The Bible tells us that when we come to Jesus as our Lord and Savior, then He puts the Holy Spirit inside of us. Don’t gloss over that detail. If you are a Christ-follower then you have the Spirit of the Living God inside of you. You have the same power that raised Christ from the dead (Rom. 8:11).

The book of Ezekiel looks forward to the time where God was going to put His Spirit in His people. It talks about the transformation being like heart surgery where God removes a heart of stone from our body and replaces it with a heart of flesh (Ezekiel 36:26-27).

Ask yourself: Does that sound like me? Am I living with the knowledge and power that the Spirit of the Living God is inside of me, or do I need to focus on being transformed into the image of Jesus these next few months? Does my life look markedly different now than before I knew Jesus?

People that are transformed have lives that look different than the lives of those around them, which leads us to our next attribute.

2. Healthy group leaders are actively following Jesus

Imagine you asked your teenager to go and clean their room. Let’s say they come back in half an hour and you say, “Well, did you clean it?”

They say, “Um, no. But I memorized exactly how you said to clean it. Then, I read it in a few different translations. I even went to a midweek study just to make sure I understand exactly how you wanted me to clean it.”

Did they listen to you?

Far too often we treat following Jesus like a teenager cleaning their room. Many of us have been transformed by Jesus in the past, but we’re not being transformed by him in the present. It’s easy to make empty promises to Jesus, or to read the Bible as if it’s just another book of helpful tips instead of commands to be obeyed.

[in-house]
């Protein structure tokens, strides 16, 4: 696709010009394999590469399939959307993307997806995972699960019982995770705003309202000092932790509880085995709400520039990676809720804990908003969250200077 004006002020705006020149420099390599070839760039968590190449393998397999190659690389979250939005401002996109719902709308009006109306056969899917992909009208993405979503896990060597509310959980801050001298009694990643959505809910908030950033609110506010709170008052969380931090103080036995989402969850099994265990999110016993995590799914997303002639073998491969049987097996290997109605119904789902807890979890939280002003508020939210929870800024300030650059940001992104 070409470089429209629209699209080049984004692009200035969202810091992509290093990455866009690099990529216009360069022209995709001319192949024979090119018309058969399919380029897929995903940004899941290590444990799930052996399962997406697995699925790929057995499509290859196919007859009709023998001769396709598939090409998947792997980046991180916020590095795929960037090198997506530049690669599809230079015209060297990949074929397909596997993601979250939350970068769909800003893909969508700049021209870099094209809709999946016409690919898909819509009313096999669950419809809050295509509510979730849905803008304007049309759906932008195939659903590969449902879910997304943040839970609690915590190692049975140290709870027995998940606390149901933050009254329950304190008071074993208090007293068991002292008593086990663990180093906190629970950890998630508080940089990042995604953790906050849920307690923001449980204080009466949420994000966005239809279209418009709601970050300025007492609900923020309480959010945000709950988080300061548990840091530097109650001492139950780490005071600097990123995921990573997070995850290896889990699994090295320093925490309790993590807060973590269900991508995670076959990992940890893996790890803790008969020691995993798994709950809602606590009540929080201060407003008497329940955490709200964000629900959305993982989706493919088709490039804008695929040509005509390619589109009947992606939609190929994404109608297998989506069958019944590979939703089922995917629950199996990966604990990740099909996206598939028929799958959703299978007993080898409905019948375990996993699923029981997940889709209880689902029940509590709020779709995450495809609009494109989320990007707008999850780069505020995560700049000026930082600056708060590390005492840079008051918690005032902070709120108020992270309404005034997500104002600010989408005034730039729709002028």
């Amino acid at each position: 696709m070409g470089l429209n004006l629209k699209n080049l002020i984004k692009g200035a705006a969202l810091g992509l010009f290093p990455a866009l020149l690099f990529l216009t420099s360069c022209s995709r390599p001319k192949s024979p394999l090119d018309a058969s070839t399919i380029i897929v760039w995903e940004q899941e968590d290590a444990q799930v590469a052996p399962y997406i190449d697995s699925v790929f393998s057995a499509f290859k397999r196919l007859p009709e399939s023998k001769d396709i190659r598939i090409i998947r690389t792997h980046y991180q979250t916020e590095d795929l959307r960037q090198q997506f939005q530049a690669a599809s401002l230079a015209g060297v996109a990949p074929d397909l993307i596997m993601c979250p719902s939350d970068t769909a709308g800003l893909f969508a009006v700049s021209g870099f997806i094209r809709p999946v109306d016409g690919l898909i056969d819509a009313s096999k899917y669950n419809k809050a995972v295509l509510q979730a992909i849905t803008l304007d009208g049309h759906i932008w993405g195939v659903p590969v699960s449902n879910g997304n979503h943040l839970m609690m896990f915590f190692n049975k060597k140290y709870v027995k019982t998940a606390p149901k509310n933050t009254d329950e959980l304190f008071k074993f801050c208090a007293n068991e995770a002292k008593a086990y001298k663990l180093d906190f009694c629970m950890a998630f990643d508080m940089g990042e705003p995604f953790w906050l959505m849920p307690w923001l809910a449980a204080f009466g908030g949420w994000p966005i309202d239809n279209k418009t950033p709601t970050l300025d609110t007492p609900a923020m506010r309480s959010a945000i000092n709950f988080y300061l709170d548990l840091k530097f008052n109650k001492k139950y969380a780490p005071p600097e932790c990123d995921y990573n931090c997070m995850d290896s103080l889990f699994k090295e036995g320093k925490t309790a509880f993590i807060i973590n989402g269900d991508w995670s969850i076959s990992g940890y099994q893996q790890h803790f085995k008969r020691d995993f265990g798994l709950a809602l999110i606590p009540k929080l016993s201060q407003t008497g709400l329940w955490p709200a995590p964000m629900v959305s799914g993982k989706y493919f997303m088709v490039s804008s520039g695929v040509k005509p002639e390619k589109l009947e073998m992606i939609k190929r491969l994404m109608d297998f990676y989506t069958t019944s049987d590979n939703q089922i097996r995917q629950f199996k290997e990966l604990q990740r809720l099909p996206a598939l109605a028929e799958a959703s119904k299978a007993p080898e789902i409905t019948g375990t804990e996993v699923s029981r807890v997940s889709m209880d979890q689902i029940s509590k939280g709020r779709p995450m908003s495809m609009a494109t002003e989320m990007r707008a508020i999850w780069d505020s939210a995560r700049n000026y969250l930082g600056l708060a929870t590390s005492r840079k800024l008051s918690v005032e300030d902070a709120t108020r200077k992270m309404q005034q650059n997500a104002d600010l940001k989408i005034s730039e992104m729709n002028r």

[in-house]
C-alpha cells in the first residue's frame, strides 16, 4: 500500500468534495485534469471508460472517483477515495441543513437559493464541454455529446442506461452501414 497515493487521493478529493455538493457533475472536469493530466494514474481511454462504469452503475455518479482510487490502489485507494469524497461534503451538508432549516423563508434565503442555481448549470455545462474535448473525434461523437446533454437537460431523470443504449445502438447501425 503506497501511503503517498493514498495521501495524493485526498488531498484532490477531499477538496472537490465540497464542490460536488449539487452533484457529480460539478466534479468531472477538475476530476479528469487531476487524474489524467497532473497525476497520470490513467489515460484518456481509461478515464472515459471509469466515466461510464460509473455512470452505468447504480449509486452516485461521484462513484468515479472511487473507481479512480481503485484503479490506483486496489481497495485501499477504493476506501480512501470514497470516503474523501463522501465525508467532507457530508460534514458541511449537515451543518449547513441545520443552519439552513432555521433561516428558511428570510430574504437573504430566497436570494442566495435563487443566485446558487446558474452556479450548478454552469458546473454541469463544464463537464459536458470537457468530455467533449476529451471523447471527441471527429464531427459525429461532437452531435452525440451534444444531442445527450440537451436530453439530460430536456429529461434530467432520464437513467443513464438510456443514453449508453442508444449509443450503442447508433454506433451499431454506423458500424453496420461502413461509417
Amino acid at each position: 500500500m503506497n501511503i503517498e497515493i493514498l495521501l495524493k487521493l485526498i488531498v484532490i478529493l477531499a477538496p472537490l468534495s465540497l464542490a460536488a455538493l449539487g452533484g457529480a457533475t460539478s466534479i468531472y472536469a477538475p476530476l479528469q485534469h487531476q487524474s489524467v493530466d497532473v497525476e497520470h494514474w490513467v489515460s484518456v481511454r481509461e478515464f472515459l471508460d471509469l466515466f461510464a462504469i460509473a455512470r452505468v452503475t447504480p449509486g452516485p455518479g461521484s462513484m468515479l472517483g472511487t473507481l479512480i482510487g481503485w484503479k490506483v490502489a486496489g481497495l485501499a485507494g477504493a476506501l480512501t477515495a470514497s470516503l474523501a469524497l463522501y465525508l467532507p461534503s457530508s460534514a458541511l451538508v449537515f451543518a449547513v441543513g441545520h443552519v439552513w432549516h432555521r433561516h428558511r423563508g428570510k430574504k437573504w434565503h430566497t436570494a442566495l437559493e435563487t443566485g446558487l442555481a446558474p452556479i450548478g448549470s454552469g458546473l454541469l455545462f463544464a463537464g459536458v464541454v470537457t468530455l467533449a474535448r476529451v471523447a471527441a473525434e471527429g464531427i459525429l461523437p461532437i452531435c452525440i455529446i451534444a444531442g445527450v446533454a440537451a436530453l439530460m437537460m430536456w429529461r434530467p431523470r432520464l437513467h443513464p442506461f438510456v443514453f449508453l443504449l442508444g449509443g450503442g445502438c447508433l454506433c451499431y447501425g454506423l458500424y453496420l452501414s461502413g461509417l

If we’re not actively following Jesus today, then not only are we not being obedient to what He’s told us to do, but our lives will undercut all our invitations to church and our best intentions to share our faith with our friends and neighbors. And if our lives give no evidence that our faith actually changes anything then why would anyone want what we have?

This becomes even more stark when thinking about leading other people to follow Jesus. You can’t lead a group of people into following Jesus if you aren’t following Him yourself.

Healthy group leaders are characterized by regular obedience to the commands of Jesus. Their lives give evidence of the faith they claim. Their invitations to church don’t ring hollow because their lives resemble something different. Their encouragement to follow Jesus more closely doesn’t come through like an empty product endorsement because it’s rooted in a life that’s marked by love, peace, gentleness, self-control, and on and on.

Ask yourself: Am I actively following Jesus?

If we’re really following Jesus, one of the things we’ll be doing is cultivating community centered around him, which is our next attribute.

3. Healthy group leaders cultivate Christ-centered community

Healthy group leaders cultivate Christ-centered community. It’s just who they are. It flows out of their love for Jesus and His church.

That doesn’t mean it always comes naturally or it’s easy. But it’s something healthy group leaders are committed to, and something they’re always working towards.

Jesus first calls us to Himself, then He calls into relationship with others He’s called to Himself.

Healthy group leaders get that. They also get that we are a church that has been given one Great Commission and two Great Commandments. That we are to go across the street and around the world making disciples that follow Jesus (Great Commission), and we are to be a community of people that loves God with all our heart, soul, mind and strength, and loves our neighbors as ourselves (Great Commandments).

Jesus is at the center of all of that activity, so healthy group leaders put him at the center of their groups.

Practically, this means your time as a group is focused on and centered around Jesus. It means your gatherings are filled with the  life-giving joy of being one of His sons or daughters. It means you do studies and have discussions based around the truths found in the Bible.

Healthy group leaders know that it’s only those groups which have Jesus at the center will lead people to follow Him more closely.